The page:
Our identity, that is, what or who we recognize ourselves to be, naturally determines how we live and experience life. And most often our True Self is obscured to us by our experience of thoughts, emotions, and inner conditions. When we are identified as the Body-Mind rather than as Awareness itself, we unwittingly carry our conditioning as our truth. Without realizing it, we embrace the very resistance that blocks us. Transformation occurs when we experience and see how Awareness is the true nature of who we are and all that is, and we choose to take a stand in that truth in every moment of our life.
This is the significant and pivotal shift in perception that transforms our life.
“The Root Cause of All Dis-Ease of Our Times Is the Lack of Presence."
The health of our Body-Mind is a natural reflection of living in alignment with and as the Presence of our True Self. Our True Self is unbounded, whole, free, and complete.
Always was, is, and will be. Living according to our conditioning leads to a constricted life. The beliefs, suppressed emotions, unaligned patterns, misperceptions, and reactive habits that we carry within work to block the energetic flow of our innate being. Eventually, we may recognize that the Mind's ways of perceiving and relating IS the sickness that manifests in the Body-Mind world.
"Sickness Is a Defense Against the Truth." – Lesson 136, A Course In Miracles
When you are in tune with your aware True Self that vibrates perfectly as YOU, you don't just survive; you thrive. Aligned as your True Self, you are one with your Body-Mind and life's wisdom. You recognize and are aligned with the dynamic aspect of who you are and with life itself. You flow with and in your unique rhythm. You no longer depend only on the Mind's conceptualization because now you live directly from Presence.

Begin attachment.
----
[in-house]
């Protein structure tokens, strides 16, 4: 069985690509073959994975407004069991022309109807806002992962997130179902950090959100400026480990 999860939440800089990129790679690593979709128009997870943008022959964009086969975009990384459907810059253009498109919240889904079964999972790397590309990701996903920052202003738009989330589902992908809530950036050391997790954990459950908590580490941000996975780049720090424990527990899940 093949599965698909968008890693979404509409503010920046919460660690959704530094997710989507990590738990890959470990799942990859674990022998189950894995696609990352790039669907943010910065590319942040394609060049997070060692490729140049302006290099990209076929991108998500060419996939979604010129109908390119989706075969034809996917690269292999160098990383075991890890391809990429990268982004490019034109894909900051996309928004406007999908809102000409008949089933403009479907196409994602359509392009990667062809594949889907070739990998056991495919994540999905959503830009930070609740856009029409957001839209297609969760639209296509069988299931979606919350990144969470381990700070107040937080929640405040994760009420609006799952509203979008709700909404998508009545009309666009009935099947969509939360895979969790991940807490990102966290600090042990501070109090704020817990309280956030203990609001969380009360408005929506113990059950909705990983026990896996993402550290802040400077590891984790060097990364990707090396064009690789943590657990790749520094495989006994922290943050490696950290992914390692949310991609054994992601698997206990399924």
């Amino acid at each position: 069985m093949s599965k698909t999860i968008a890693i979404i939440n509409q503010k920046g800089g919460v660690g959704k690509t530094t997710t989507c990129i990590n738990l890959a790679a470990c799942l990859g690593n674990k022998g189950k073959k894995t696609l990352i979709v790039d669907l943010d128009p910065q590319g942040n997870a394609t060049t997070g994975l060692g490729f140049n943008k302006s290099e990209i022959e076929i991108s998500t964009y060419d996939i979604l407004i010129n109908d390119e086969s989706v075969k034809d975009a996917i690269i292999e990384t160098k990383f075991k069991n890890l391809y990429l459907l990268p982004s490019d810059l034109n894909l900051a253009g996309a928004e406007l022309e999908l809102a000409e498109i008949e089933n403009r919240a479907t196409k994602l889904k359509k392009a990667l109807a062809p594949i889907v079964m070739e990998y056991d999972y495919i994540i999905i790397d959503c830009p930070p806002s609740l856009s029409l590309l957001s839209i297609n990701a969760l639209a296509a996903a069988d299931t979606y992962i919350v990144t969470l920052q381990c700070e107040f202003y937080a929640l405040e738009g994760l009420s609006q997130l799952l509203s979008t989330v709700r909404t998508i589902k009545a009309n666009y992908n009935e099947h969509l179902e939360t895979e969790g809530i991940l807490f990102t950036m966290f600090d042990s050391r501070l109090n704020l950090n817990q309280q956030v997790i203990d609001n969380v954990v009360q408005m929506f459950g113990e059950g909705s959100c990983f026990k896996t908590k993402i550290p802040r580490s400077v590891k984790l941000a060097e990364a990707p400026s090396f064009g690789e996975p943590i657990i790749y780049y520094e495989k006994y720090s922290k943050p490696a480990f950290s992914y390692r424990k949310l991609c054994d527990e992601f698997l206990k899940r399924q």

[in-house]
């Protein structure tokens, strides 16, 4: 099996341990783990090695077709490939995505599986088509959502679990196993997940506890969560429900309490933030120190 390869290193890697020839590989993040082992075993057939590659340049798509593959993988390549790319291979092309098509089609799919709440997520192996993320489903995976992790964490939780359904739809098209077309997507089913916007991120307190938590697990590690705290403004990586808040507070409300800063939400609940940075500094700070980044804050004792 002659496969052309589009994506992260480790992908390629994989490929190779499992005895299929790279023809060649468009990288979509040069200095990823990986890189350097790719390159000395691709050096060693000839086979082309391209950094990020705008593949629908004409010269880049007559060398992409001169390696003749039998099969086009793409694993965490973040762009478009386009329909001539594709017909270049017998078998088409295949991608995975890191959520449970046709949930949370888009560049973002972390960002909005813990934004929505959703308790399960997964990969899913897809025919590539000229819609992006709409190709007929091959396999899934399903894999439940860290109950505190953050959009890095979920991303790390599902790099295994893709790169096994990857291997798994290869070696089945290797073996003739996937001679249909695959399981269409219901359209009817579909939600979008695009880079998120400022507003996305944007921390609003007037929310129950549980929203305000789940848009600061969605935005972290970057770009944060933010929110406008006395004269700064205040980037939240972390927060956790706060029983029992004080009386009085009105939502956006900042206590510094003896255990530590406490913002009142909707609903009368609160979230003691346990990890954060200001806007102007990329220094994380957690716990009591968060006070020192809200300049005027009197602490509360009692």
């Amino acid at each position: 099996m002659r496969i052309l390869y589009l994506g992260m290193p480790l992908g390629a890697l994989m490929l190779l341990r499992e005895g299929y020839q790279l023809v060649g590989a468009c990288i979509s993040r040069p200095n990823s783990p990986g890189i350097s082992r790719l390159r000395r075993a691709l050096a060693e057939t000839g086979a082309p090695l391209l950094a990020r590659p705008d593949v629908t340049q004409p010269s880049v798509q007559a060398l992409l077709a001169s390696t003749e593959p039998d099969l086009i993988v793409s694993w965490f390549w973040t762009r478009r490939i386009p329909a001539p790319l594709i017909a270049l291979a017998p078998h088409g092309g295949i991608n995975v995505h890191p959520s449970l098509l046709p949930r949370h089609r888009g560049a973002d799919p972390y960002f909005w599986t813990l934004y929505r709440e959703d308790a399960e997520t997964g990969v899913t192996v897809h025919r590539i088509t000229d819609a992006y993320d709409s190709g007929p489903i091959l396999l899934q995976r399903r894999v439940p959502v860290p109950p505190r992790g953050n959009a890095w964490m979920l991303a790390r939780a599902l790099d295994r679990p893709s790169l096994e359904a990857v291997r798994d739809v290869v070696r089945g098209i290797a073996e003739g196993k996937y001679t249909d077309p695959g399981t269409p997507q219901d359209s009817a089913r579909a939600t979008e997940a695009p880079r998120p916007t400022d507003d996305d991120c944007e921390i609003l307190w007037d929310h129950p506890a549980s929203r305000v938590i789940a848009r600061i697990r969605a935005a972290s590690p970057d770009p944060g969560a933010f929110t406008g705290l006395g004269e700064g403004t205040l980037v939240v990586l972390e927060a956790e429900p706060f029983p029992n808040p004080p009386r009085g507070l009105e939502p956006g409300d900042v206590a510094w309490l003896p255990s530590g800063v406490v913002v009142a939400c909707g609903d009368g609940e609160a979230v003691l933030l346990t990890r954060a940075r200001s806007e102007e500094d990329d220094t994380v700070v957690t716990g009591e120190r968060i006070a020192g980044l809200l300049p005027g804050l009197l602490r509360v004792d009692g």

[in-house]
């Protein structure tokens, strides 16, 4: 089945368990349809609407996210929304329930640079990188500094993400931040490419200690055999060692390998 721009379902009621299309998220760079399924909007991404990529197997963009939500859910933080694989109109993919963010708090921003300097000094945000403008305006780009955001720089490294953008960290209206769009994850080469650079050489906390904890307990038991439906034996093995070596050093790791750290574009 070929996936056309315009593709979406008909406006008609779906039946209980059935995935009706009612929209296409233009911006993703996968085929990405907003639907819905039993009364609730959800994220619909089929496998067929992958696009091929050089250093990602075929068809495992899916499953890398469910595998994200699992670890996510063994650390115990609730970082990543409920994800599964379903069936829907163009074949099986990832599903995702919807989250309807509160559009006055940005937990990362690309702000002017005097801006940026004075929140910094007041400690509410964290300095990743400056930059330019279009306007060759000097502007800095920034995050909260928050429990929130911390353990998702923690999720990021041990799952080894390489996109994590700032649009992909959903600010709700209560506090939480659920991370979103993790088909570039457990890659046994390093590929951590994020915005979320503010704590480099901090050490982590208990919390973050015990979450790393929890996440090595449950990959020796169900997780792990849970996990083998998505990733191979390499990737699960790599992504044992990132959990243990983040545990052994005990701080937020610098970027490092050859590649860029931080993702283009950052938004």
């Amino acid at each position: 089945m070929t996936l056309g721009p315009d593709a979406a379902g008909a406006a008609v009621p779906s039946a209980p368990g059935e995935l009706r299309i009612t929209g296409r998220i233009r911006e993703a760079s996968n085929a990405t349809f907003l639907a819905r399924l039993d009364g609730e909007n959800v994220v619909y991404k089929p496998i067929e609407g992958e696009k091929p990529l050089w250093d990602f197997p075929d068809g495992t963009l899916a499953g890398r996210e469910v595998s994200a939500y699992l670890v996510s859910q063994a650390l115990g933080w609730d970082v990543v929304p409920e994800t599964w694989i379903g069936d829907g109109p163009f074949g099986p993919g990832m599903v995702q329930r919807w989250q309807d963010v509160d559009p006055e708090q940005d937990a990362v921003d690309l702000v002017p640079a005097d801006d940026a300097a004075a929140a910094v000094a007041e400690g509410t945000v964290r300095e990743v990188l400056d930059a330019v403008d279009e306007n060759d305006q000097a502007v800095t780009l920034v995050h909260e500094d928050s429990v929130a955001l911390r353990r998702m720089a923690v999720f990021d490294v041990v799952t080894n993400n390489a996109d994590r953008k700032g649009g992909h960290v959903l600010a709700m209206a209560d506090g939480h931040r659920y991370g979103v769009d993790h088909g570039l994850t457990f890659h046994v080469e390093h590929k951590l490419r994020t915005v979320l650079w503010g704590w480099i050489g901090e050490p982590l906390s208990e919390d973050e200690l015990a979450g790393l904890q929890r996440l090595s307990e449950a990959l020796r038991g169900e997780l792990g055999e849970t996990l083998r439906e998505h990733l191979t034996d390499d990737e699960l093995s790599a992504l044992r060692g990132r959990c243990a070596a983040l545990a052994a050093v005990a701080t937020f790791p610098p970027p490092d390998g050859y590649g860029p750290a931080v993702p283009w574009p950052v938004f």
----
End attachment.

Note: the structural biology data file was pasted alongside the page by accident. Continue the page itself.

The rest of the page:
As Presence we are one with life. In presence we don't follow set diets. We allow our body's innate intelligence to lead because it knows how to bring balance back into the system. We eat what arises as nourishing in any given moment. We may find that we meditate more. We move and live in ways that allow our whole being to be in connection with all of life.
We now approach life not from fear or lack but from a deep connection and trust that all is well, and that the life that is us is benevolent and always moving on our behalf. We approach the Body-Mind, and its conditions from the stillness, peace, and the freedom that is us.
"Health Is a Reflection of Our Abidance as the Inner Peace of Our True Self."
In the Indian culture, most of our prayers and rituals end with the Shanti (Peace) Mantra.
Om, Shanti. Shanti Shanti.
I am, Peace. Peace. Peace.
It's a Mantra we grew up chanting every evening. Of course, often doing it grudgingly as kids, never understanding its depth and meaning. Today, I realize the significance of this invocation. In reminding ourselves that our nature is peace itself, we recognize how in and through peace all is possible.
Life's flow is generative and only moves in one direction - towards wholeness, fullness, and vibrancy. Health and well-being are a given. All parts of us are in a magical dance of synchronicity, constantly in communication with each other.